A gunshot victim, an upset partner, ‘tense scenes’ all caught on camera. Screw the morals, roll the tape, writes Chris Graham.
There’s a marked difference between what’s in the public interest, and what the public is interested in.
Equally, just as we get the government we deserve in a democracy, we also get the media we deserve in nation that claims a free press… although it’s hard to accept that the man in the picture above deserved anything like what he got in the early hours of this morning.
In case you missed the news, overnight a woman aged in her 50s was shot inside her Melbourne home. Another day, another woman fighting for her life.
She remains in a critical but stable condition in hospital. We don’t know who did it yet, but of course that’s utterly irrelevant to this story, because neither did the 9 News camera crew who turned up to the scene in the hope of some real-life tragedy porn for Australians vapid enough to risk a few hours of morning television.
Here’s a screenshot from some footage of a family member – the woman’s partner – in a stand-off with police. Awesome, too much drama is never enough.
And here’s the obligatory ‘guy drives away in car… but his window’s down, so, you know… ‘. Note that it’s now light, which means the 9 News crew waited for hours for him to emerge from the house… because why stop at sticking a microphone in someone’s face once, when you can do it multiple times.
There is an obvious public interest in the media covering violence. That’s not why most media cover it, mind you, but regardless, there is no public interest in sticking a microphone in the face of a victim of that violence – in this case, the woman’s partner – and repeatedly asking him questions. And yet, that’s what our media did on this occasion, and now routinely do.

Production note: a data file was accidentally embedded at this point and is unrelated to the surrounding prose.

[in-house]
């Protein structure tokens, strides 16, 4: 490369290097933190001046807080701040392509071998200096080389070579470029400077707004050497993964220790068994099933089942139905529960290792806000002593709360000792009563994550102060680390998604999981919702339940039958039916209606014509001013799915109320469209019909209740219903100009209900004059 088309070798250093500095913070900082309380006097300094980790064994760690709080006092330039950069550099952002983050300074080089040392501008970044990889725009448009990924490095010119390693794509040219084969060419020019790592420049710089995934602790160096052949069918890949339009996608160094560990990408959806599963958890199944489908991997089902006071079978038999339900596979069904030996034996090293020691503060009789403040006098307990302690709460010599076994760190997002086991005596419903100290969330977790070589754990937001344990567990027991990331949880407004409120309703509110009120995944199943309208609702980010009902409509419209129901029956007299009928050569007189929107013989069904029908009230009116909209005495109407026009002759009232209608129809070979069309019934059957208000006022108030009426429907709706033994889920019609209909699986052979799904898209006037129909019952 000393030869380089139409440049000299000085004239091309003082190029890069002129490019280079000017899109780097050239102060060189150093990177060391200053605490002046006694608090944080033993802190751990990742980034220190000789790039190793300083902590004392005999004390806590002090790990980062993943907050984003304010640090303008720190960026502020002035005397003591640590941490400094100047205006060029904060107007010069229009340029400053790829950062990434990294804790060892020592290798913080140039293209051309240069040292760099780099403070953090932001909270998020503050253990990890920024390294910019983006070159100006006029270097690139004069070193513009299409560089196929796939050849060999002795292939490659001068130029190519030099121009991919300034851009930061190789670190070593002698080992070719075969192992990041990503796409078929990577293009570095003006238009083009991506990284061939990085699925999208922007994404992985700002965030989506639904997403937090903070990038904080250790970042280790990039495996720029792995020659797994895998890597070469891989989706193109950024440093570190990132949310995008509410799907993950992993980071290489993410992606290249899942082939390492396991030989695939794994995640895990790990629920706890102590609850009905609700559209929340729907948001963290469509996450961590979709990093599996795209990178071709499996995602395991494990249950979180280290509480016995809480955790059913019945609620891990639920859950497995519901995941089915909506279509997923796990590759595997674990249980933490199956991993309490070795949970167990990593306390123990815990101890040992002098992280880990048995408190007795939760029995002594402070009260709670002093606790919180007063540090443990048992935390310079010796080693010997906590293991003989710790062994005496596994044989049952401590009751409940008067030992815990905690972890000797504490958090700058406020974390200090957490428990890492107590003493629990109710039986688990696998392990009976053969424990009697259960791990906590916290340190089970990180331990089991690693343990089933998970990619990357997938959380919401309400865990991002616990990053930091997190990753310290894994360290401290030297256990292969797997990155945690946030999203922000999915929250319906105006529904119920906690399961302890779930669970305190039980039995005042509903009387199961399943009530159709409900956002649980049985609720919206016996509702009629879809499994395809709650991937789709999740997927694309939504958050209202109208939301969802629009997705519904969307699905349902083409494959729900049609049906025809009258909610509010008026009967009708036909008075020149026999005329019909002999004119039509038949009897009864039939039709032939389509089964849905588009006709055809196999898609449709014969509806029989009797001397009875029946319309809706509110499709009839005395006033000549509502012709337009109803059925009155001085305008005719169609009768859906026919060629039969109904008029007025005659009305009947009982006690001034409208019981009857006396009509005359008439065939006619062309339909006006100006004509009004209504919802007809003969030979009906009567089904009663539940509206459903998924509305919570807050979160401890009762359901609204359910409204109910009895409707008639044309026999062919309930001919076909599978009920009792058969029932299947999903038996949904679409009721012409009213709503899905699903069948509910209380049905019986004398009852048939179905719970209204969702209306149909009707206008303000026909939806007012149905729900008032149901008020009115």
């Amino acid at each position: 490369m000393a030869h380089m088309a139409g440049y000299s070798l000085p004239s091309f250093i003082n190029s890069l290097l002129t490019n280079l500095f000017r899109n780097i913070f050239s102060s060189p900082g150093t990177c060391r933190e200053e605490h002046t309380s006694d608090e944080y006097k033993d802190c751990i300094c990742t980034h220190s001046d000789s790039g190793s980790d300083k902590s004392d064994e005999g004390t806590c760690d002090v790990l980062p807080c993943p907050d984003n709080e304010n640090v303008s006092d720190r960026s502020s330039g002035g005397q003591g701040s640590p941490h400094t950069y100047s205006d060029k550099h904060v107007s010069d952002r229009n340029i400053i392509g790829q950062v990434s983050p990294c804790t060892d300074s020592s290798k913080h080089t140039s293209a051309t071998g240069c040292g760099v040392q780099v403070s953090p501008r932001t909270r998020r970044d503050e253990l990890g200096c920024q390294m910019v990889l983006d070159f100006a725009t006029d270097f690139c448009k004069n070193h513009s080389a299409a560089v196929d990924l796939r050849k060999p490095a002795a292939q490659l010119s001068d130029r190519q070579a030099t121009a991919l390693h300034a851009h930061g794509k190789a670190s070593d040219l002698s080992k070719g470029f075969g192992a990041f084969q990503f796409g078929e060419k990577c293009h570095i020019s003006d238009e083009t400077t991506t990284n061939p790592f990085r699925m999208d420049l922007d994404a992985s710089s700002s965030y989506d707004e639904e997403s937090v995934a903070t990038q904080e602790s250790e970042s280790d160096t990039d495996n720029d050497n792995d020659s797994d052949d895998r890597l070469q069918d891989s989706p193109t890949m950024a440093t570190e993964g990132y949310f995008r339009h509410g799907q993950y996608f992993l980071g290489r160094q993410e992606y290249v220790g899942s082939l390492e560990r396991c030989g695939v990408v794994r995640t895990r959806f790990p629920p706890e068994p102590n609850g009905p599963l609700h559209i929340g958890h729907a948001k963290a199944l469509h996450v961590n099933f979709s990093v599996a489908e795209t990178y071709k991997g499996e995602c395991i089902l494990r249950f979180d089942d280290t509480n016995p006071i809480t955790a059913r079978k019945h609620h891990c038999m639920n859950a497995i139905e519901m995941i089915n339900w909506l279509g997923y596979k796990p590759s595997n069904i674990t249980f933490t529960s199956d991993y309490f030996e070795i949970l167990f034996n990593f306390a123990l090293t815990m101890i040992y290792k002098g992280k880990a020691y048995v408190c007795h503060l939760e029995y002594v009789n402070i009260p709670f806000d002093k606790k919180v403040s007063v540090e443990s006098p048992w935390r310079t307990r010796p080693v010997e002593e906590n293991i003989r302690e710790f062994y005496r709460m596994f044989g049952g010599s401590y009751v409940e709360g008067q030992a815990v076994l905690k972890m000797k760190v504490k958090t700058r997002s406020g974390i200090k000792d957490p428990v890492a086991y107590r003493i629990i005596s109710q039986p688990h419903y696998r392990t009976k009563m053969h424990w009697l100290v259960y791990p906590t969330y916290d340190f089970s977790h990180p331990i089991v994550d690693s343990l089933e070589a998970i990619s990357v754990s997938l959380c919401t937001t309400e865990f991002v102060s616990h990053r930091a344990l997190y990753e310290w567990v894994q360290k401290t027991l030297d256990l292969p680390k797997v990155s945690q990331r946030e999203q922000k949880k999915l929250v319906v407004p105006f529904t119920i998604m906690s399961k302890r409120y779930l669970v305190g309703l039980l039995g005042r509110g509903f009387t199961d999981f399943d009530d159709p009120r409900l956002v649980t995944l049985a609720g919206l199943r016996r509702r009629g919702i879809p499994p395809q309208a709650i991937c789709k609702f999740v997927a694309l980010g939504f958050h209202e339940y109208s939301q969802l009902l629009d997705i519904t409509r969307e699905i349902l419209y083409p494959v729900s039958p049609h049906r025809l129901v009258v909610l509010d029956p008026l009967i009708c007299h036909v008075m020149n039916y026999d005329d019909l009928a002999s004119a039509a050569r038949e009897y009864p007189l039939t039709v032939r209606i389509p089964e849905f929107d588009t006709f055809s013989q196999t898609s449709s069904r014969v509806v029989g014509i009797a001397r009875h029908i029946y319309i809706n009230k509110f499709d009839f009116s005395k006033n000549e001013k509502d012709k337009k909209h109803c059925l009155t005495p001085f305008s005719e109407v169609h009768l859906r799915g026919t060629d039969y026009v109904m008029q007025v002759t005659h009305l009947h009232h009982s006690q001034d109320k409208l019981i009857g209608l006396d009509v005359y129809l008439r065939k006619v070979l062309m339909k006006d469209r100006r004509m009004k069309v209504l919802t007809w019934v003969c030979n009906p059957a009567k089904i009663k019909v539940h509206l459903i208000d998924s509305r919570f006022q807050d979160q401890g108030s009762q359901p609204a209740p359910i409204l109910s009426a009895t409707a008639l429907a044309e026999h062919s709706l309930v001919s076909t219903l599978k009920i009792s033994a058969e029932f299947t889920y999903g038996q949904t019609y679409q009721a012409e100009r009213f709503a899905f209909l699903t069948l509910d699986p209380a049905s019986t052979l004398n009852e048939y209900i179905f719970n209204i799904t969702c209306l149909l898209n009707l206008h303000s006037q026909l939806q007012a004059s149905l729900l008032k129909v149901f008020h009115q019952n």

The new rules are, there are no rules. Just get the story.
In defence of gutter-snipe journalist Christine Ahern, that’s what she’s done on this occasion. She got there quick enough to fire off a series of probing, public interest questions, like this: “You’re obviously very upset by what happened?”
The man responds, sarcastically, “no”… and the look on his face is one of clear, unmistakeable shock.
Great television. Shame about your soul, Christine. And your social media account, which seems to be of the mistaken belief that you’re actually a key part of the story.
— Christine Ahern (@ChristineAhern) March 2, 2017
In the interests of fairness, Channel 7 were there too. And the Herald Sun is hosting the Today Show video. So it’s not just Channel 9. It’s all of the bastards.
But it begs the question, how do we get from that – the exploitation of a family member’s grief at the scene of a shooting – to this….
That’s an actual screenshot of Wilkinson introducing the story this morning… because, of course, if you’re going to exploit someone else’s tragedy, it’s always best to do it with a rictus grin.
Wilkinson is smiling like a Cheshire cat as she explains how there were “tense scenes just a few moments ago who was shot….” But doubtless other thoughts were going through Wilkinson’s head as she said it… more likely something along the lines of, “We got the story, we got the story, we got the story…”